“The question you ask yourself is, will I do this thing as you've planned, and hoped, and have dreamed about doing, and the answer is the act of doing it.”

My new boat, Zest, will be a solo racing machine once we're done with it.

These are the words of yachtswoman Judith Lawson, in the film American Challenge, a documentary about the American competitors in the 1980 edition of the OSTAR, the Original Single-handed Trans-Atlantic Race. Her words echo through my head so often these days that I have adopted them as my own.

Lawson is the only American woman to have ever started in this legendary race, which has been happening every four years since 1960. She is shown later in the film, just after her mast has fallen down, resulting in her retirement from the race. “I don't want to be a heroine,” she says tearfully. “I just want to survive.” She managed to do both, and in just over a month I intend to follow in her wake, racing non-stop, single-handed from Plymouth UK to Newport RI, U.S. My hope and dream is that I will succeed and become the first American woman to have finished the OSTAR.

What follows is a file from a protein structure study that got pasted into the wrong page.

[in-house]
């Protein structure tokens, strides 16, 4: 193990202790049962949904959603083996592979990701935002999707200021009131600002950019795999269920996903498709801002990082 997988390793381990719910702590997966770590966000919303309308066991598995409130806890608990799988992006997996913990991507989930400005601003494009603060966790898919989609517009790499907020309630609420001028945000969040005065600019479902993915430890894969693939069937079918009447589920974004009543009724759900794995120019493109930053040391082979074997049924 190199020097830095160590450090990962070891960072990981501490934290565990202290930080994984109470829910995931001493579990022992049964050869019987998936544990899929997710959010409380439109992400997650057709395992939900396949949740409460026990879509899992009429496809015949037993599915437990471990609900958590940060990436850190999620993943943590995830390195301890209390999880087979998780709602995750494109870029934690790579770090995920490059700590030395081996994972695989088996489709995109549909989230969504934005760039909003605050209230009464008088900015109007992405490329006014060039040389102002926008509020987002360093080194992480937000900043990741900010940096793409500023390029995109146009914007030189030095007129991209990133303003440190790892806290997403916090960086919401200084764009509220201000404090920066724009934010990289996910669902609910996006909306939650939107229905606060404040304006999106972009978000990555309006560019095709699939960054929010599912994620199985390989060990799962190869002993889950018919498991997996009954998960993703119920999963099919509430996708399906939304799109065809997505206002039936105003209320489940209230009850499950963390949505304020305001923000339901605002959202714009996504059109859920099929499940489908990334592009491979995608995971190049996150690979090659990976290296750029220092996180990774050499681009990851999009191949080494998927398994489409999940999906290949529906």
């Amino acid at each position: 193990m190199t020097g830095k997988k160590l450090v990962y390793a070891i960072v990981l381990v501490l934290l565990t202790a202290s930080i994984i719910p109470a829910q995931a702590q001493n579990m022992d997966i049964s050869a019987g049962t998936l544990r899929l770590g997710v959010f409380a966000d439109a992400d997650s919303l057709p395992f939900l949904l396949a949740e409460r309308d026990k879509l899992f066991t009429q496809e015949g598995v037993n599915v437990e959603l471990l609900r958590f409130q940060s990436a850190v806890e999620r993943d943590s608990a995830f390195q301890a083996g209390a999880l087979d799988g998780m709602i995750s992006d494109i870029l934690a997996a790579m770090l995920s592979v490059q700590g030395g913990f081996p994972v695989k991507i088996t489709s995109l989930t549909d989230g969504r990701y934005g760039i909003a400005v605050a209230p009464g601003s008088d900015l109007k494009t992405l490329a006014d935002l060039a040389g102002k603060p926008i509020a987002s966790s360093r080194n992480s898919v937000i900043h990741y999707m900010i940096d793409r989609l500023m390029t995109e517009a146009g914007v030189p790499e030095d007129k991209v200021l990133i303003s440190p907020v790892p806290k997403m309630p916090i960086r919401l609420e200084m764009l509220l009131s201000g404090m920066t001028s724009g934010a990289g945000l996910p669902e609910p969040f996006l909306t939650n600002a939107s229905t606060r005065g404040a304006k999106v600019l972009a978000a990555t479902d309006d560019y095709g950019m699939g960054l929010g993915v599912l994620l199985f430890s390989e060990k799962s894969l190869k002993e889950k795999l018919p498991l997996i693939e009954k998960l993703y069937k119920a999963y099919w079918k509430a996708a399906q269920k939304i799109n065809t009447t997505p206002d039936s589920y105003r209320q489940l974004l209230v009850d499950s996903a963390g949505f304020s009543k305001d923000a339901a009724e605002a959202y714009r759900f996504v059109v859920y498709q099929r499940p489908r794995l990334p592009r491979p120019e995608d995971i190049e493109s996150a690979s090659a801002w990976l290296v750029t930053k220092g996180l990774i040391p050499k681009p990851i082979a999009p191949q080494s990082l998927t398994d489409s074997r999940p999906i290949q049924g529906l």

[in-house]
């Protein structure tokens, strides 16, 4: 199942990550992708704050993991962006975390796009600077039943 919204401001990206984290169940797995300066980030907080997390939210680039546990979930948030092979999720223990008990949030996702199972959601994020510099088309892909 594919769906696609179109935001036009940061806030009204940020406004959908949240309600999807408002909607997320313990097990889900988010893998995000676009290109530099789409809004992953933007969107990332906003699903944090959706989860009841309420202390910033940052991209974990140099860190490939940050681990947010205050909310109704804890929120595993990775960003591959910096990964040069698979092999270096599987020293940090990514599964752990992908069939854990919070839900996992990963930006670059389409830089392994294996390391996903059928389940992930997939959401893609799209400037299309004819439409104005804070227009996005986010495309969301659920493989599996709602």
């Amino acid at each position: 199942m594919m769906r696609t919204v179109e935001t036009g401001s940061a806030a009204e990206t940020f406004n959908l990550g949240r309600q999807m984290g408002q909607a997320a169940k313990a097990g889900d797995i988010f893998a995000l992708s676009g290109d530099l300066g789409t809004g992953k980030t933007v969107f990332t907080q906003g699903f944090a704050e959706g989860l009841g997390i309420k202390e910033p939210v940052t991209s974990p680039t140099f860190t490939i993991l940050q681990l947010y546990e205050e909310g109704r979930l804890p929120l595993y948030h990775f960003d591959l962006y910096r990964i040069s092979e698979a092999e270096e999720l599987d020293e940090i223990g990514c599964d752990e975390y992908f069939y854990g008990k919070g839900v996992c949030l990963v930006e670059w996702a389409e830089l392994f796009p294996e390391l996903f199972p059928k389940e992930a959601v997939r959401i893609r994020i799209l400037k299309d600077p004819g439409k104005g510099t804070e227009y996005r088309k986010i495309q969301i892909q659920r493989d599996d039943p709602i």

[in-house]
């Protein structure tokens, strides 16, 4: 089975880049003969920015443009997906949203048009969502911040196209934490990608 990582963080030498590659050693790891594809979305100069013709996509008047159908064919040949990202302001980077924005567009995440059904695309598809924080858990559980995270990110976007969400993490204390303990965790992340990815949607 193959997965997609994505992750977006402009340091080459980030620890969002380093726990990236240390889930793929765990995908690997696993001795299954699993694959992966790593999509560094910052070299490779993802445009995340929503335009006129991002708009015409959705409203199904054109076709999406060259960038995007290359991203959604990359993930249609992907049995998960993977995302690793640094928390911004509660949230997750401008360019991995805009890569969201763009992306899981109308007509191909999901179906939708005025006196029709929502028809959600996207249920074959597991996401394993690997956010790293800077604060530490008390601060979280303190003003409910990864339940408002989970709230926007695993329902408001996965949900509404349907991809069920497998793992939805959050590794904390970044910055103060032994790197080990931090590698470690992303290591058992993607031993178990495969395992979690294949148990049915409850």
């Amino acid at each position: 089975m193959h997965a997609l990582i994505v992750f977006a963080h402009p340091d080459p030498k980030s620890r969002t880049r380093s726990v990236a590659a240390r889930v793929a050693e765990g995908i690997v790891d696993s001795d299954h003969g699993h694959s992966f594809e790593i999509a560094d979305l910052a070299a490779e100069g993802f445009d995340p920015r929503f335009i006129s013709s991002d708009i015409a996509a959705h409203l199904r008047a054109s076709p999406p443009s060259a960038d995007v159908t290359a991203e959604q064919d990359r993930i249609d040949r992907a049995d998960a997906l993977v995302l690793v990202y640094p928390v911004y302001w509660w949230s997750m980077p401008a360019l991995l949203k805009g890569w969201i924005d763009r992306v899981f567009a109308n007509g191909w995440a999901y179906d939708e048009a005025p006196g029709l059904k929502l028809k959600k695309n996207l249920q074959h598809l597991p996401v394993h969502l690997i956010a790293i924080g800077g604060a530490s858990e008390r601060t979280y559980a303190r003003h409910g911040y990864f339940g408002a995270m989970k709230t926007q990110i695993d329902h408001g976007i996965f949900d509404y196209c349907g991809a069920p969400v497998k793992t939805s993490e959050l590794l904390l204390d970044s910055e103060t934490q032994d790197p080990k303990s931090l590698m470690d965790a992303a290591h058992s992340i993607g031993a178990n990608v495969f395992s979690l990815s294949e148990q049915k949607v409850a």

But first I need to get to the start, which many competitors say is the hardest bit of all. I have only owned my boat, Zest, for just under three months. I left my job just under two months ago to spend all my time (and money) working towards this ambitious goal. Zest is in pieces in a boat yard in Cowes. My partner Rupert and I, with help from numerous friends, are working flat out to transform Zest into a solo racing machine. Once she's back in the water, our next challenge will be to transform me into a solo racing skipper. The required qualifying cruise of 500 miles should go a good way towards accomplishing that. And then it should be time to get the boat to Plymouth and load her up with provisions.

It's going to be a wild ride, and I look forward to sharing it with you.

— Kass Schmitt